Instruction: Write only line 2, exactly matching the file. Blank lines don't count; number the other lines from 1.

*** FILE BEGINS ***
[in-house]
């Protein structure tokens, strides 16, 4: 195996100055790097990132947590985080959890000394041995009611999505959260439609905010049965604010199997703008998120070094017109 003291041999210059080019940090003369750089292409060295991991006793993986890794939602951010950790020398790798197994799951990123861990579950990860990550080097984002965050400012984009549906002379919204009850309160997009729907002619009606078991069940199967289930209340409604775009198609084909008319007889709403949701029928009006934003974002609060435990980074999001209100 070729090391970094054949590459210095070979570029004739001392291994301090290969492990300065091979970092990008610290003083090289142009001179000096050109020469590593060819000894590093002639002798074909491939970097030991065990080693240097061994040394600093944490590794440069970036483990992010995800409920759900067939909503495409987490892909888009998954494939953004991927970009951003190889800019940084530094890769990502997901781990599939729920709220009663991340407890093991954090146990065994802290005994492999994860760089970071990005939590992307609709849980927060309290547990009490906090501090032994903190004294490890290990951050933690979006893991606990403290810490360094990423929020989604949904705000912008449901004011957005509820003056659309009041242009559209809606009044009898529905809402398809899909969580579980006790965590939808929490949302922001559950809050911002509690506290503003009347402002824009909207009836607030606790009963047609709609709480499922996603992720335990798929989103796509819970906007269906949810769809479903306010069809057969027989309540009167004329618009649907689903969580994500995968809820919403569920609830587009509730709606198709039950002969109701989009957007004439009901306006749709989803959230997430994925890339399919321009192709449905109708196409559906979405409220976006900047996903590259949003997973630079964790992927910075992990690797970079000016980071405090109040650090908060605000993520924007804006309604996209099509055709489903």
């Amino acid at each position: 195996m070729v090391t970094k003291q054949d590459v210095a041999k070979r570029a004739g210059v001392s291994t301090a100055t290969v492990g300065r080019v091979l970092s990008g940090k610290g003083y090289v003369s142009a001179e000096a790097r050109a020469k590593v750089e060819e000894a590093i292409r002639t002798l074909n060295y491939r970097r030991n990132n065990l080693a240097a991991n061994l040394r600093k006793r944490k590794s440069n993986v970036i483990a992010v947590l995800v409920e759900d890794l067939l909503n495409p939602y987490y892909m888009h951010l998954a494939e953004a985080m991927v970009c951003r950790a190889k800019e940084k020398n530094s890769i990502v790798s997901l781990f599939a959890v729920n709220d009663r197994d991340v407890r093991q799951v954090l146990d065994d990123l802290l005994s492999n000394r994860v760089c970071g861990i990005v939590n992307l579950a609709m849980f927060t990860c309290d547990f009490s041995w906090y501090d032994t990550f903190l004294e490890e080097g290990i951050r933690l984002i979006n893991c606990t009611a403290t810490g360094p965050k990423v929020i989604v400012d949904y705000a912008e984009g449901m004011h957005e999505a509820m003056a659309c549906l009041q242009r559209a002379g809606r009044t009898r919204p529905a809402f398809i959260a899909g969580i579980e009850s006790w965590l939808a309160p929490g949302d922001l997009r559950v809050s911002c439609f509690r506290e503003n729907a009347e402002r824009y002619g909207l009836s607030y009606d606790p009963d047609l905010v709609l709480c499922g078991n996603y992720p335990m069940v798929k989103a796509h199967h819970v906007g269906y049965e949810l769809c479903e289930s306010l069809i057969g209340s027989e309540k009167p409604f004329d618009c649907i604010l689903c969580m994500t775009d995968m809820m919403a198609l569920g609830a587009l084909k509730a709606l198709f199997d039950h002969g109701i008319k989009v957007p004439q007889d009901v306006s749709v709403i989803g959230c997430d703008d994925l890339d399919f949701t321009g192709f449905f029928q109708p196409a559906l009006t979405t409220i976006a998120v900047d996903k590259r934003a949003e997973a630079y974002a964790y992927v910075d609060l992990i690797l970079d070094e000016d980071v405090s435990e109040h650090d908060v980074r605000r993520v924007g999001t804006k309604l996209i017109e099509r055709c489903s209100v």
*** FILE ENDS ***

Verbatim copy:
């Protein structure tokens, strides 16, 4: 195996100055790097990132947590985080959890000394041995009611999505959260439609905010049965604010199997703008998120070094017109 003291041999210059080019940090003369750089292409060295991991006793993986890794939602951010950790020398790798197994799951990123861990579950990860990550080097984002965050400012984009549906002379919204009850309160997009729907002619009606078991069940199967289930209340409604775009198609084909008319007889709403949701029928009006934003974002609060435990980074999001209100 070729090391970094054949590459210095070979570029004739001392291994301090290969492990300065091979970092990008610290003083090289142009001179000096050109020469590593060819000894590093002639002798074909491939970097030991065990080693240097061994040394600093944490590794440069970036483990992010995800409920759900067939909503495409987490892909888009998954494939953004991927970009951003190889800019940084530094890769990502997901781990599939729920709220009663991340407890093991954090146990065994802290005994492999994860760089970071990005939590992307609709849980927060309290547990009490906090501090032994903190004294490890290990951050933690979006893991606990403290810490360094990423929020989604949904705000912008449901004011957005509820003056659309009041242009559209809606009044009898529905809402398809899909969580579980006790965590939808929490949302922001559950809050911002509690506290503003009347402002824009909207009836607030606790009963047609709609709480499922996603992720335990798929989103796509819970906007269906949810769809479903306010069809057969027989309540009167004329618009649907689903969580994500995968809820919403569920609830587009509730709606198709039950002969109701989009957007004439009901306006749709989803959230997430994925890339399919321009192709449905109708196409559906979405409220976006900047996903590259949003997973630079964790992927910075992990690797970079000016980071405090109040650090908060605000993520924007804006309604996209099509055709489903």